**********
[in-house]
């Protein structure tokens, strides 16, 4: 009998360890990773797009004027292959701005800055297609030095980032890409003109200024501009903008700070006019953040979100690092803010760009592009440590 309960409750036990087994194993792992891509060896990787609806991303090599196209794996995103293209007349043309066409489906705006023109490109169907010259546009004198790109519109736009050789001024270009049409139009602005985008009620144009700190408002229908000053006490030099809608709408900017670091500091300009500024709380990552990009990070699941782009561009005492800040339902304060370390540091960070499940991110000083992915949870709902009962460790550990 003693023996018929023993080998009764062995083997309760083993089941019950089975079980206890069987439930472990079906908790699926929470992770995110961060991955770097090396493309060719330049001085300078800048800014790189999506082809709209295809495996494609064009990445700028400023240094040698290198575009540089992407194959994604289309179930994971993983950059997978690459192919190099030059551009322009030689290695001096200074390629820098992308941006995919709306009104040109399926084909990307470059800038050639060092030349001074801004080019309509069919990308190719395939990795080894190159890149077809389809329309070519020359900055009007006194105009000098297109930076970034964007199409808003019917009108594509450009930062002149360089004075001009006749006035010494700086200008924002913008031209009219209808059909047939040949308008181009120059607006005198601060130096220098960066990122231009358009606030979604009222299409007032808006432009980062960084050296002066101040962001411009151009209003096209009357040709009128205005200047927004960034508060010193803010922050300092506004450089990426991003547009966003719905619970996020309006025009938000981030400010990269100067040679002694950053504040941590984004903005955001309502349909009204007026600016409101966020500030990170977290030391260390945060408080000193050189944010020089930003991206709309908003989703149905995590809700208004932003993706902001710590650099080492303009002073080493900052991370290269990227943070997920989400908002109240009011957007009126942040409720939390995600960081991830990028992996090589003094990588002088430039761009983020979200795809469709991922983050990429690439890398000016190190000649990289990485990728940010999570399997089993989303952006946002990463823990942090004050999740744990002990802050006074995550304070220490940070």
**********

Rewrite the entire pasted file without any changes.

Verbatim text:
[in-house]
């Protein structure tokens, strides 16, 4: 009998360890990773797009004027292959701005800055297609030095980032890409003109200024501009903008700070006019953040979100690092803010760009592009440590 309960409750036990087994194993792992891509060896990787609806991303090599196209794996995103293209007349043309066409489906705006023109490109169907010259546009004198790109519109736009050789001024270009049409139009602005985008009620144009700190408002229908000053006490030099809608709408900017670091500091300009500024709380990552990009990070699941782009561009005492800040339902304060370390540091960070499940991110000083992915949870709902009962460790550990 003693023996018929023993080998009764062995083997309760083993089941019950089975079980206890069987439930472990079906908790699926929470992770995110961060991955770097090396493309060719330049001085300078800048800014790189999506082809709209295809495996494609064009990445700028400023240094040698290198575009540089992407194959994604289309179930994971993983950059997978690459192919190099030059551009322009030689290695001096200074390629820098992308941006995919709306009104040109399926084909990307470059800038050639060092030349001074801004080019309509069919990308190719395939990795080894190159890149077809389809329309070519020359900055009007006194105009000098297109930076970034964007199409808003019917009108594509450009930062002149360089004075001009006749006035010494700086200008924002913008031209009219209808059909047939040949308008181009120059607006005198601060130096220098960066990122231009358009606030979604009222299409007032808006432009980062960084050296002066101040962001411009151009209003096209009357040709009128205005200047927004960034508060010193803010922050300092506004450089990426991003547009966003719905619970996020309006025009938000981030400010990269100067040679002694950053504040941590984004903005955001309502349909009204007026600016409101966020500030990170977290030391260390945060408080000193050189944010020089930003991206709309908003989703149905995590809700208004932003993706902001710590650099080492303009002073080493900052991370290269990227943070997920989400908002109240009011957007009126942040409720939390995600960081991830990028992996090589003094990588002088430039761009983020979200795809469709991922983050990429690439890398000016190190000649990289990485990728940010999570399997089993989303952006946002990463823990942090004050999740744990002990802050006074995550304070220490940070």